I wrote a short piece last week in which I tried to remind Congress that we need to have hearings on the financial meltdown for obvious reasons: Ju
June 30, 2009

I wrote a short piece last week in which I tried to remind Congress that we need to have hearings on the financial meltdown for obvious reasons:

Just a reminder.

I know we've asked for a Truth Commission on torture over and over again, but what about the financial catastrophe the world just experienced? When will hearings be held to uncover the facts that led us and the world to financial ruin? I know we have many basic facts of what happened, but when will an actual hearing take place? If nothing is officially uncovered then how can we stop another one from taking place?

Bill Scher of CFAF heard a little birdy and it sounds quite promising on that front now:

Word is circulating in Washington that members for the Financial Crisis Inquiry Commission will be named this week.

The commission is supposed to resemble the 1930s Pecora commission that dug into the culprits behind the Great Depression and laid the groundwork for major bank reform. But that will only be true if the commission is run by aggressive seekers of truth, independent of the financial industry, willing to use their subpoena power, knowledgeable enough to have warned us of impeding crisis in the first place despite market cheerleading from the political and media establishments.


Speculation from Reuters last week on who might be named was not terribly encouraging, though most of the names floated clearly were coming from conservative circles, as Republican leaders will pick four of the 10 members.

Cut...OK, here's where we come in. Updated: No members of Congress can be on the commission, but

I think an Alan Grayson or Henry Waxman type would be good choices for the commission. . We do need a panel of brilliant minds that has real progressive representation, but what we also need are people that have an appreciation for the "dramatic." That is, they should know how to ask questions with their allotted time in such a way that it will be highly informative and entertaining at the same time. These are the moments that can really educate Americans, but the commission needs members that understand how to use their valuable time---not to pontificate---but to educate and uncover. And it needs to be riveting while getting to the truth of this mess.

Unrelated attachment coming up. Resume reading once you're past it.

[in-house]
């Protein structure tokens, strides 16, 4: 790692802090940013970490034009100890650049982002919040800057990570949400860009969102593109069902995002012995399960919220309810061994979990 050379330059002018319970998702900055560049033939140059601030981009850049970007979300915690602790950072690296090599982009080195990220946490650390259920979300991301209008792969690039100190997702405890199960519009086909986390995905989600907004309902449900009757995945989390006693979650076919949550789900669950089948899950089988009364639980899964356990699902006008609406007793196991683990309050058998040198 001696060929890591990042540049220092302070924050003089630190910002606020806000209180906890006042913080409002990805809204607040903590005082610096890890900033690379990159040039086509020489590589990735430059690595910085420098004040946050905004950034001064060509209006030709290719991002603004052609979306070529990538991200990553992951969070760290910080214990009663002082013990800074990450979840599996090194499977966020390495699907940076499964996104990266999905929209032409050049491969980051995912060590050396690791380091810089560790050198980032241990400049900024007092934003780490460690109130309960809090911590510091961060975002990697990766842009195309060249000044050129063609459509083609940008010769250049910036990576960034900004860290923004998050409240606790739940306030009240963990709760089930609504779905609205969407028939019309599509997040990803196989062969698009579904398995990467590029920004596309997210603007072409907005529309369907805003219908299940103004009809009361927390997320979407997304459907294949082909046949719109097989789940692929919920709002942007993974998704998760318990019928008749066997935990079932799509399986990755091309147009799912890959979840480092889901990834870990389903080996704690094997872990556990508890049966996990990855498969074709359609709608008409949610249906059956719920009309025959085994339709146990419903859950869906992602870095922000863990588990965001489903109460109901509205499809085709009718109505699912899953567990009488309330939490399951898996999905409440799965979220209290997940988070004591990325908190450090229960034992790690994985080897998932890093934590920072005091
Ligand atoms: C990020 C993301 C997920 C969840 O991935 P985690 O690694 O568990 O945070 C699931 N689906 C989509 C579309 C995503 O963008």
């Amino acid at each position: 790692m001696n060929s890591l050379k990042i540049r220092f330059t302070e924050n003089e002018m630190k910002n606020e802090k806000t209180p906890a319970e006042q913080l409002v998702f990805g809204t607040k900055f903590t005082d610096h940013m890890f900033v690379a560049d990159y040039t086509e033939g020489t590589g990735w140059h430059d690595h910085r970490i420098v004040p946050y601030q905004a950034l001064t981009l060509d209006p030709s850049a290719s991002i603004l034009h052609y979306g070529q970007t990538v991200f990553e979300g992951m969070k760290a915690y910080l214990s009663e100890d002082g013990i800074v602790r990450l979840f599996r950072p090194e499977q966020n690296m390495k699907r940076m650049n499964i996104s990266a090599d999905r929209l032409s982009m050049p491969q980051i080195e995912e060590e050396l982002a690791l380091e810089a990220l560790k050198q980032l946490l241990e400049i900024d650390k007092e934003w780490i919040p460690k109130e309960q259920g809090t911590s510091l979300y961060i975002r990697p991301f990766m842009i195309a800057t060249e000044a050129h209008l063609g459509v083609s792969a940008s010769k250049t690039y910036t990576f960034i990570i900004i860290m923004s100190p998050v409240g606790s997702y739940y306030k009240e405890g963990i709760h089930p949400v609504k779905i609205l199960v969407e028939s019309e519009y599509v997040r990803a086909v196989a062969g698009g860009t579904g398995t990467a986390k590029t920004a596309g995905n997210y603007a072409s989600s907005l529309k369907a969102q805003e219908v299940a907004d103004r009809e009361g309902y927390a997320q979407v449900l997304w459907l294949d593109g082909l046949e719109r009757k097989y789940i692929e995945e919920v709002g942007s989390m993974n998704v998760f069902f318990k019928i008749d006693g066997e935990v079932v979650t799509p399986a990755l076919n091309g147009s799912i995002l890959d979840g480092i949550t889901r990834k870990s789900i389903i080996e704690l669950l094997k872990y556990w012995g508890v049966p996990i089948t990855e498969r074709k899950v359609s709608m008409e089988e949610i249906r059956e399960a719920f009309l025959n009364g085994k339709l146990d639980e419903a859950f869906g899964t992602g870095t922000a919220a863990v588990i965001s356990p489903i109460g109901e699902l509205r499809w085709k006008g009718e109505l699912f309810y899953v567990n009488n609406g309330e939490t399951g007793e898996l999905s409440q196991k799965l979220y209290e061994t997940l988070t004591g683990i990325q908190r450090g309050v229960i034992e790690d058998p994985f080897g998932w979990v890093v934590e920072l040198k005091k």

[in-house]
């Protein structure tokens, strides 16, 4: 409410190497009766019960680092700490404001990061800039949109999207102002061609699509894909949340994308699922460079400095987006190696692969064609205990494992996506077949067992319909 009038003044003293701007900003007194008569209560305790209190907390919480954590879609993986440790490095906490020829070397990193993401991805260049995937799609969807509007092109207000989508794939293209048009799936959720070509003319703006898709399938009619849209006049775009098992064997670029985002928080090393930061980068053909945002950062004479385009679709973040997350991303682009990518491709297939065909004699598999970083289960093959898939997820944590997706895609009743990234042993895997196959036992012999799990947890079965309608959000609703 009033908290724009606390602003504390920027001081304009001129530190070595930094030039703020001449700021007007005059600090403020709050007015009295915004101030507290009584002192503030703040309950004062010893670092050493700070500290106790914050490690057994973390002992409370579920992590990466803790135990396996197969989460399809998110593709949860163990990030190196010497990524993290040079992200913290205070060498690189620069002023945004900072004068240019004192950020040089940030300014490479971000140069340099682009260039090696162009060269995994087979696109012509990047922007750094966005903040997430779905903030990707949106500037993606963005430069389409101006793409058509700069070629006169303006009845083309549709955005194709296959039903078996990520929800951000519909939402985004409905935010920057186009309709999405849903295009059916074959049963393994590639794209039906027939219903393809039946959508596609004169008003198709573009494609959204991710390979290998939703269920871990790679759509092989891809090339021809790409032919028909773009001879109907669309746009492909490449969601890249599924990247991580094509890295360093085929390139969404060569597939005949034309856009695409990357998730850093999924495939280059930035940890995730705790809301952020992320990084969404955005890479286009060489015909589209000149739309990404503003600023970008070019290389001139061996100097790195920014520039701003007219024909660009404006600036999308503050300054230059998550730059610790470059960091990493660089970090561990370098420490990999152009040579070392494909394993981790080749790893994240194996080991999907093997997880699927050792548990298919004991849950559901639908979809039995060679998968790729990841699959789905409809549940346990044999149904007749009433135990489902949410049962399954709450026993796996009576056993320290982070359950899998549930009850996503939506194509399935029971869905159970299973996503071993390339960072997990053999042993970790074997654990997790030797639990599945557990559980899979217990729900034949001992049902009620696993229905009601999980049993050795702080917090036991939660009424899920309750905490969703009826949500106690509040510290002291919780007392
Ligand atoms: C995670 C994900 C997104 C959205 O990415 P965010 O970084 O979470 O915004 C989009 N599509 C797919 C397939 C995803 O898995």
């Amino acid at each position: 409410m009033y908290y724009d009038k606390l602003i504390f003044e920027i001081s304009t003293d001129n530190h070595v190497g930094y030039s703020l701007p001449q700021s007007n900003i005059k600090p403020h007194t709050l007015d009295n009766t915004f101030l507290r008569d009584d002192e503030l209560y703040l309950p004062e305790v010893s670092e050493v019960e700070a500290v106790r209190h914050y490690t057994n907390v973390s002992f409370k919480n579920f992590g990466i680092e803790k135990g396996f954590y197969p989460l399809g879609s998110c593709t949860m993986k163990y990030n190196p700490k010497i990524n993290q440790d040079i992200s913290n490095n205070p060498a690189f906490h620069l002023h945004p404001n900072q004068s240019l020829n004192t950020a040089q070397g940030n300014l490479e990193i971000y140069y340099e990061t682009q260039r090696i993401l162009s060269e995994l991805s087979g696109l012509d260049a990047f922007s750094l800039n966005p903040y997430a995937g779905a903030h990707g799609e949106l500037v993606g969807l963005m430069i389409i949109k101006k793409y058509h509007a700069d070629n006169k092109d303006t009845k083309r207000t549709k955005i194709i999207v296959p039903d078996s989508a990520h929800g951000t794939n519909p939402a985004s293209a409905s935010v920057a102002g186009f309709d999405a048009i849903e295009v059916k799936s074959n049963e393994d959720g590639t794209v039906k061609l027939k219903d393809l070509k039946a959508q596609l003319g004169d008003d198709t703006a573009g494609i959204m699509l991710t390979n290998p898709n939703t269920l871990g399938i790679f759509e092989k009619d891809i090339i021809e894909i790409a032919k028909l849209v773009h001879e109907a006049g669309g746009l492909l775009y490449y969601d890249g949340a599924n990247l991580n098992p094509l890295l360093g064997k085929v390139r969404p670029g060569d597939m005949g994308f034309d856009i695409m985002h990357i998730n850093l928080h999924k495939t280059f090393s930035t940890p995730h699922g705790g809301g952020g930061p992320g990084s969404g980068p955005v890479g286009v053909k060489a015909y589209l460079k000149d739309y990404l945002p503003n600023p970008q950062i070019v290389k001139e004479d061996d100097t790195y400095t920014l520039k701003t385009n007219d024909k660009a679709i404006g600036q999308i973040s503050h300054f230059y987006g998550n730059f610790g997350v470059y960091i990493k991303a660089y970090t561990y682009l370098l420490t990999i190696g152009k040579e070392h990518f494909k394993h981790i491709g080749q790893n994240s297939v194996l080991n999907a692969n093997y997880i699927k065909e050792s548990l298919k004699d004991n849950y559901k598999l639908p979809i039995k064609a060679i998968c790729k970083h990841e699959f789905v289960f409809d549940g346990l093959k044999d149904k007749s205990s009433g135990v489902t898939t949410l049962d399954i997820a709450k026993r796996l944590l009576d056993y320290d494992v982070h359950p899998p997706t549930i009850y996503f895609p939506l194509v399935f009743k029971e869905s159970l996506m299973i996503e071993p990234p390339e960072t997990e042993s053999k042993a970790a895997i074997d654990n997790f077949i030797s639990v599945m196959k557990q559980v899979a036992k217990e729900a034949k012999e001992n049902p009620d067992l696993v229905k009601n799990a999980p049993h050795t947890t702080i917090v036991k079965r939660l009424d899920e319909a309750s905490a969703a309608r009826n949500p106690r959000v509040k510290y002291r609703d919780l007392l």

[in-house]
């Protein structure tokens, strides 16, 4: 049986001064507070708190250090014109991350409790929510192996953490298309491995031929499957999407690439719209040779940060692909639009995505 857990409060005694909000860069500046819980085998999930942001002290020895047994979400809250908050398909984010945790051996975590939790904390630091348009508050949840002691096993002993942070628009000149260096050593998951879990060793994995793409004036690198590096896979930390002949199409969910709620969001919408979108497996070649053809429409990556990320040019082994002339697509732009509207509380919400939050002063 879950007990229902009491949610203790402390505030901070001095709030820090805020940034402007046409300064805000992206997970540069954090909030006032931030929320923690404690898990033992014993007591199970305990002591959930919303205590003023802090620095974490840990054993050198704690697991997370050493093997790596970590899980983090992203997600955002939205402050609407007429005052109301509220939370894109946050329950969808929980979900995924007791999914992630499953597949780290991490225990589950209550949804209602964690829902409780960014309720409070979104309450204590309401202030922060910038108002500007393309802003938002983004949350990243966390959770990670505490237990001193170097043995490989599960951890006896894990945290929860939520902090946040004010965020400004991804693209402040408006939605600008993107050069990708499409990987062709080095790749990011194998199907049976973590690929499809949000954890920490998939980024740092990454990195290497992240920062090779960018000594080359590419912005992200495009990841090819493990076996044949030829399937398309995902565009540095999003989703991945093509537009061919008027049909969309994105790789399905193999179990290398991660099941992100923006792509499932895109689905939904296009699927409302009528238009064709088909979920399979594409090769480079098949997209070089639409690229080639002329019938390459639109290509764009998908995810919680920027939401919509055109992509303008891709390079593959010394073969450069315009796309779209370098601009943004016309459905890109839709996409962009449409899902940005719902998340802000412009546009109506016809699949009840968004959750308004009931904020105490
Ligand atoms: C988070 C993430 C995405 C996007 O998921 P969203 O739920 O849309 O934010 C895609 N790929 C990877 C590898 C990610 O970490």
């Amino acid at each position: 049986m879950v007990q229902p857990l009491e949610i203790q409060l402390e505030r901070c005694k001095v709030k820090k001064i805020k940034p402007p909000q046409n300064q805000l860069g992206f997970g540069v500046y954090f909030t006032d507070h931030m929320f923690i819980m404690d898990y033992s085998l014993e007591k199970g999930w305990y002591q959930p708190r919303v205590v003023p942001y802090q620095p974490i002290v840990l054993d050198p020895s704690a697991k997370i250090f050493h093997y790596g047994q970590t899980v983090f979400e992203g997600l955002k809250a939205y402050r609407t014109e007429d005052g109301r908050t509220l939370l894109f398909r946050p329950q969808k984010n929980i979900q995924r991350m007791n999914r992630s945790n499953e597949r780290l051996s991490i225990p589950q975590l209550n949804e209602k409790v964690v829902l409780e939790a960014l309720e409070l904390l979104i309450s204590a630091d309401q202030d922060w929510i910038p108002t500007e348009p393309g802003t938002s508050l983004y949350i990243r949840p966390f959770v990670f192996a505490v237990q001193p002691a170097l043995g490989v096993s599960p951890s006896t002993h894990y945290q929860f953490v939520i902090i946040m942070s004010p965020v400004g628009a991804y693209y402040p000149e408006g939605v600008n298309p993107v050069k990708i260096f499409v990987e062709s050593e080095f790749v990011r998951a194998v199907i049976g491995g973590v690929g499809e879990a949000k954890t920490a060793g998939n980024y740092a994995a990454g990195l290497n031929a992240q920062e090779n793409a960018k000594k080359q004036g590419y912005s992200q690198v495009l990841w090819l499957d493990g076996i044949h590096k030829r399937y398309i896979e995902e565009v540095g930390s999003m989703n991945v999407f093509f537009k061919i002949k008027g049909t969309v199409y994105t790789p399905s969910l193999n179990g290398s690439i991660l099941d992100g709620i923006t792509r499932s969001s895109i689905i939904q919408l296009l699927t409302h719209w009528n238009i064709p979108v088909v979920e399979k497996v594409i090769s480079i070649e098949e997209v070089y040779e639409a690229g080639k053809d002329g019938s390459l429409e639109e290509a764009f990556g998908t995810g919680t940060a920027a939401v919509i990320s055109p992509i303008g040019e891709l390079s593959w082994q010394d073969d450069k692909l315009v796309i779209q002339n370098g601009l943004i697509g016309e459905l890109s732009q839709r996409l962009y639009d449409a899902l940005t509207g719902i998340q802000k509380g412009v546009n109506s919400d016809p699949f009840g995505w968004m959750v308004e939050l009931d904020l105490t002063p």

Please ask Speaker Pelosi and Harry Reid to make sure they put together a great panel. Nancy was almost scheduled to do a live chat on C&L last week, but because of my family issues, we are rescheduling. However, I think if we let her know how strongly we feel about the new Pecora Commission and ensuring that progressives are solidly represented, she'll come through.

Here's her contact info.

Harry Reid is another story. Here's Reid's office info, so please let him know too.

Please tell us who you would like to be on the Commission and I'll pass it on. Mike Lux likes economists Rob Johnson and Simon Johnson. A helping hand from Paul Krugman would be nice too.

Scher continues...

RoberKuttnerer explained in the Huffington Post:

Among the names leaked is just one person with the stature, expertise, and resolve to run a tough investigation (if she were chair)Brooksleyey Born ...

...On the Republican side, with one exception, the leaked names could be an alumni society of the people whose policies helped cause the collapse. The absolute howler in the list is former senator JakGarnrn of Utah, a tireless proponent of financial deregulation. Among other travestiesGarnrn sponsored thGarnrn-St. Germain Act of 1982, the law that allowed savings and loan associations to become speculators' playgrounds, and led directly to the S&L collapse.

Another proposed Republican is Bill Thomas, former chair of the House Ways and Means, a legislator who never met a financial special interest he didn't like; and former Republican Senator and presidential candidate Fred Thompson...

...The only other Democrat on Reuters' leaked list is former Florida senator and governor Bob Graham, a self-identified New Democrat who served on both the Senate Banking and Finance Committees. Missing, except for Born, are people with deep knowledge and informed criticism of the abuses that led to the crisis.

It does not have to be this way.


Speaker Nancy Pelosi, Senate Majority Leader Harry Reid, House Minority Leader John Boehner and Senate Minority Leader Mitch McConnell will be naming the commission members soon, most likely this week. Now is the time to let them know the type of person you want to have subpoena power on your behalf.

Please tell us who you'd like to see on the panel. We can't have the usual gasbag convention this time around. They can't mince words and they have to drop the bipartisan angle. It's a law and order question, period.

Can you help us out?

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